From the Mascot Files
100 Years Ago
June 2, 1922
Poppy sales exceed
An exceptional record was made by the Legion Post here in selling poppies. At first, only 500 poppies were ordered but this was found entirely inadequate and several additional orders had to be sent in. The total number sold here was 1,500. There is probably no other community of this size in the state where a like record has been made.
2 local girls graduate
from nursing schools
Two Minneota girls graduated from Minneapolis schools for trained nurses last week. One was Miss Ellen Erickson, and the other was Miss Chrystel Edwards. The former was a graduate from the General Hospital, while the latter finished her course at the Swedish Hospital. Miss Erickson is the daughter of Mr. and Mrs. Oddur Erickson of this village. Miss Edwards in the daughter of Mr. and Mrs. C.F. Edwards of Swede Prairie.
Pacific Hotel opened
for business last week
The Pacific Hotel, which is under the management of Mr. and Mrs. G.O. Everson, opened for business last Sunday. About 60 local people availed themselves of the opportunity to take dinner at the hotel and all of these express themselves as highly pleased with the meal served.
75 Years Ago
June 6, 1947
36 seniors graduate;
three were WWI vets
Commencement exercises at which 36 seniors received their diplomas, were held at the high school auditorium Wednesday evening, with baccalaureate services behind held on Sunday. Rev. G. Guttormsson, pastor of St. Paul's Icelandic Lutheran Church delivered the class sermon, while George J. Skewes, Ph.D. of the faculty of St. Cloud Teachers' College, was the keynote speaker. Three members of the class receiving diplomas, John Howard Geiwitz, Richard Lund and Ardell Korman, are veterans of World War II. Three other servicemen, Dale Garrow, Darrell Miller and George Gunderson Jr.. whose schooling was interrupted by the war, have received certificates of completion, having passed required examinations.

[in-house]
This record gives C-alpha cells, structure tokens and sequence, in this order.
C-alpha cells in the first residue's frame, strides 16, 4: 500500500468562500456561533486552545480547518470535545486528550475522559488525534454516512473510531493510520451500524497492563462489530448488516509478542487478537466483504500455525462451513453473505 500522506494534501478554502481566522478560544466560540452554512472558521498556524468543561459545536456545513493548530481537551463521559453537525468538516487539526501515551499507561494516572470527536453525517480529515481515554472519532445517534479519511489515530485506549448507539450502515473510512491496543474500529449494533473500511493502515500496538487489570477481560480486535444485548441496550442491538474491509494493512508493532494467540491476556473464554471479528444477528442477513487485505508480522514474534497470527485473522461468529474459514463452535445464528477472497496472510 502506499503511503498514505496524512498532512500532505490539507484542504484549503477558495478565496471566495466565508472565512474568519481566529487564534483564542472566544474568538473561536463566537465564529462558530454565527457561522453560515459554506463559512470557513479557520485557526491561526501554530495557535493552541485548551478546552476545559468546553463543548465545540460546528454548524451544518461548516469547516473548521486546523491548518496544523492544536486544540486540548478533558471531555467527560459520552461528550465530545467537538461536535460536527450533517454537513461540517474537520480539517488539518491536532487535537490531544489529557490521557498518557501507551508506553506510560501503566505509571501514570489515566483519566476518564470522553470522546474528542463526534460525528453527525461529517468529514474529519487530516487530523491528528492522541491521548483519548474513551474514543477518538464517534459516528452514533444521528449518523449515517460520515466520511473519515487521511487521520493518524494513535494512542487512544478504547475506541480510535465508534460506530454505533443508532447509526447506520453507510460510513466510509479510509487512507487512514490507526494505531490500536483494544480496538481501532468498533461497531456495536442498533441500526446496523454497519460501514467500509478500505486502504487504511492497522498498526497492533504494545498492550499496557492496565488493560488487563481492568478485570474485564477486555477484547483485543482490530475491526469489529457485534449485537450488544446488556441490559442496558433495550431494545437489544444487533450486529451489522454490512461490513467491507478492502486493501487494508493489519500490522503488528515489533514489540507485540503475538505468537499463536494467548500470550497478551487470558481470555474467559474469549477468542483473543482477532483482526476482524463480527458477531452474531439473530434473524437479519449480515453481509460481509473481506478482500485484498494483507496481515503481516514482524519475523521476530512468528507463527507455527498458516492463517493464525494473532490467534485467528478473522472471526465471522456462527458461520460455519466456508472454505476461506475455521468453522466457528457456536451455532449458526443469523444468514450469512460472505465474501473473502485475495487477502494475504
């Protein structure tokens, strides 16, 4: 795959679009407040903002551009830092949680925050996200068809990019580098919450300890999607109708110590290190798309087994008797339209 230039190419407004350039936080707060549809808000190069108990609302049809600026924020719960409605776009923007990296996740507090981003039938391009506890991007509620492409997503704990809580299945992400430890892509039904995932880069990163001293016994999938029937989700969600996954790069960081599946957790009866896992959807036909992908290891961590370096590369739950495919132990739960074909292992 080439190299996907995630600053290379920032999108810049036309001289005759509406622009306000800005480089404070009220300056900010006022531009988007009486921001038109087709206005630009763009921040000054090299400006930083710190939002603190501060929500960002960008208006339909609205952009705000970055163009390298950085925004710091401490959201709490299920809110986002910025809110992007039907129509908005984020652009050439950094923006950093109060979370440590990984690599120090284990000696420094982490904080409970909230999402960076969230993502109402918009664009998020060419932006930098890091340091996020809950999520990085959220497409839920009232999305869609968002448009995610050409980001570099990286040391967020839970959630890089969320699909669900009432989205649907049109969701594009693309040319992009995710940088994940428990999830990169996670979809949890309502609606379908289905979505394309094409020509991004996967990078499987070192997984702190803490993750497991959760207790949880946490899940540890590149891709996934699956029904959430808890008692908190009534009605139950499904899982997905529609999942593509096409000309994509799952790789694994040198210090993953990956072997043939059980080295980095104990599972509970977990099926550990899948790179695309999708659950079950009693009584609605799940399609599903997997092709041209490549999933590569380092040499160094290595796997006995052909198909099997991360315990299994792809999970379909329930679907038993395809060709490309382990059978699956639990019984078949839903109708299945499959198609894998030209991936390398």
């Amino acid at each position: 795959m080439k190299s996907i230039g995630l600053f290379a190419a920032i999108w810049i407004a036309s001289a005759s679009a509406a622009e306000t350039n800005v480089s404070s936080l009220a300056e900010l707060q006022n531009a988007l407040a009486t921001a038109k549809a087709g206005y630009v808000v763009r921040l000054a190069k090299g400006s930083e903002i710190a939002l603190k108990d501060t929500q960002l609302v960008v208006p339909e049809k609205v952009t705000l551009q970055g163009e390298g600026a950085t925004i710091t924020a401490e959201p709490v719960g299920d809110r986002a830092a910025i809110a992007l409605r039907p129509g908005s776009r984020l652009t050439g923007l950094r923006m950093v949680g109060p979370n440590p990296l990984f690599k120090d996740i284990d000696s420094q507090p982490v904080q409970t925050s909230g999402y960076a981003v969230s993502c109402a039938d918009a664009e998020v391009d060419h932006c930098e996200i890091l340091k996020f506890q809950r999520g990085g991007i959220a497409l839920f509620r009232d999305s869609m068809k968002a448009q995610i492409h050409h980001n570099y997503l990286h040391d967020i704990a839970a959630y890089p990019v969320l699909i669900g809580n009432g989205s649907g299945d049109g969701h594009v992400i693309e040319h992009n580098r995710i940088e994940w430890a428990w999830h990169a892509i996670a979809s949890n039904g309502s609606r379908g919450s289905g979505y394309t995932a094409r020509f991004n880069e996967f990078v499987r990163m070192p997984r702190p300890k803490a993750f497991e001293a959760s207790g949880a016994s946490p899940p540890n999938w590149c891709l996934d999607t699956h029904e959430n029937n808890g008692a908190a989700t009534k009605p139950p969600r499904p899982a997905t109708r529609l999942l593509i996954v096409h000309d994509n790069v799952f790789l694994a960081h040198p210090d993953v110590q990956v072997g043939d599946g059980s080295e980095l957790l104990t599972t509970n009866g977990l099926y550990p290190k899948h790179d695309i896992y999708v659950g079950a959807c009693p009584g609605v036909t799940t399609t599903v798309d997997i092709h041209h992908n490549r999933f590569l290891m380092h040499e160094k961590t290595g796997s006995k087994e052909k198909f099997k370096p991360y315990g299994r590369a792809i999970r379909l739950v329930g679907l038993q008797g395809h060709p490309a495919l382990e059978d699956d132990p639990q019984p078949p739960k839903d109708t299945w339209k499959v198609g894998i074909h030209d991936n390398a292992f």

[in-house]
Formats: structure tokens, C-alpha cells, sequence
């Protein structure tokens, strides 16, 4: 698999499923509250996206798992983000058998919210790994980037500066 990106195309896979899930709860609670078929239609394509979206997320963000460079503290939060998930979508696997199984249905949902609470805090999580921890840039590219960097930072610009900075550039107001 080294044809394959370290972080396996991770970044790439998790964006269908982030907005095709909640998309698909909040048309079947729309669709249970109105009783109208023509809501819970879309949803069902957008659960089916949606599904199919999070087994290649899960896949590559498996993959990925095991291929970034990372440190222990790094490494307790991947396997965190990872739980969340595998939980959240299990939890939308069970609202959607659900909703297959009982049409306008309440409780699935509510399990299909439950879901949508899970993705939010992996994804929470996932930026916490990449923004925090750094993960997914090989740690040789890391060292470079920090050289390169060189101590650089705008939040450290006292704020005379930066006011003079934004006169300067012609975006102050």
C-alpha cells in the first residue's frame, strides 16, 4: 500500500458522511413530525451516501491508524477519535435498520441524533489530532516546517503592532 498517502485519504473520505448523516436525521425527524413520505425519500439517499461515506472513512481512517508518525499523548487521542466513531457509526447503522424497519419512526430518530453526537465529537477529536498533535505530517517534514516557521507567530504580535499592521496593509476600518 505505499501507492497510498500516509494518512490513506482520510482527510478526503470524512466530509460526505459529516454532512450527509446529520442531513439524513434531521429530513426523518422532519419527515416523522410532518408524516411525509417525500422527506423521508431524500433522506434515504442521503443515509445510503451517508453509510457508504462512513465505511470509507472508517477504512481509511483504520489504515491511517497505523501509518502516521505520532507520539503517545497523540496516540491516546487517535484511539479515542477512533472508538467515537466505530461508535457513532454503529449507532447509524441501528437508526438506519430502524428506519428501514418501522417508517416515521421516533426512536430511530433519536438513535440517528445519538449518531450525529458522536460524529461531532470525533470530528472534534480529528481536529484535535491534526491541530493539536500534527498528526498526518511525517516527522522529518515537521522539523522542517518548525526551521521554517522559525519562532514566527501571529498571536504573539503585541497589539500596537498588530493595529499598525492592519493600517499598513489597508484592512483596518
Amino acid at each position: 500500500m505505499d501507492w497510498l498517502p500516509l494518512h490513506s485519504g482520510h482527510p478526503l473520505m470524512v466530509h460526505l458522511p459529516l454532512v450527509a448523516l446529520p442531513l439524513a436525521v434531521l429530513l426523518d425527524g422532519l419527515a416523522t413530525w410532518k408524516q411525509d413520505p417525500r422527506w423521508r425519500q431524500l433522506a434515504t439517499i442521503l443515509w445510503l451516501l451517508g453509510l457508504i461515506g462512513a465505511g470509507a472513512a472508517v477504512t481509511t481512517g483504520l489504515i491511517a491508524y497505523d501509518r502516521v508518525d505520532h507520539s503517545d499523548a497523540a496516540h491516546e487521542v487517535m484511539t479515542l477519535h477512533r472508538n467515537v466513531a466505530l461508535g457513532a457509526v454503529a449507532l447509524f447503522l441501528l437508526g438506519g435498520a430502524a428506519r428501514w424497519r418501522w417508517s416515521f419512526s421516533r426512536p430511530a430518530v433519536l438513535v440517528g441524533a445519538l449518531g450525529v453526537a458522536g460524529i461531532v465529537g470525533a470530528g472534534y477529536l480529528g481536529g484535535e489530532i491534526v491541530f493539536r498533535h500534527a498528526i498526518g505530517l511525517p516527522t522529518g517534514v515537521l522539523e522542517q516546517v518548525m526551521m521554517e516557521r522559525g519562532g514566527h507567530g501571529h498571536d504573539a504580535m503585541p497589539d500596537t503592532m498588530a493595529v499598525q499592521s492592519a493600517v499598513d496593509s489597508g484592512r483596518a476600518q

Large crowd attends
Memorial Day services
A large crowd took advantage of a beautiful spring morning and attended Memorial Day exercises at the public school and at Hope Lutheran Cemetery last Friday. F.J. Patten, prominent Marshall businessman, delivered an eloquent address during the program at the school, calling off the names of those from this community who had died while in the service of their country during World War II. Mr. Patten said that these men and the cause for which they gave their lives, will not be forgotten.
Local baseball team
defeats Porter, Marshall
Minneota's ball club returned to the winning column during the past week, defeating Porter here on Memorial Day 8 to 2, and then trimming Marshall, there, on Sunday, 6 to 3. John Spanton allowed the Porterites nine hits but kept these scattered throughout the nine innings and was never in trouble. He did not walk a batter and had nine strikeouts. Minneota club beat Marshall by scoring four runs in the ninth inning. The local team has an open date in the league schedule next Sunday but has arranged a game with Ghent at our local park.
50 Years Ago
June 1, 1972
Outdoor burning ban
enforced this week
On June 1, a way of life of long standing will end in Minneota with the enforcement of an ordinance banning outdoor burning of leaves and trash. On that day, and thereafter, the law against burning will be enforced and violators will be liable for a fine of not more than $300 and/or imprisonment of not more than 90 days. The burning ban applies to all combustible materials but does not apply to wood-burning fireplaces or to fires used solely for the preparation of food by barbecuing. This ban is for the purpose of reducing air pollution and is in accordance with state regulations.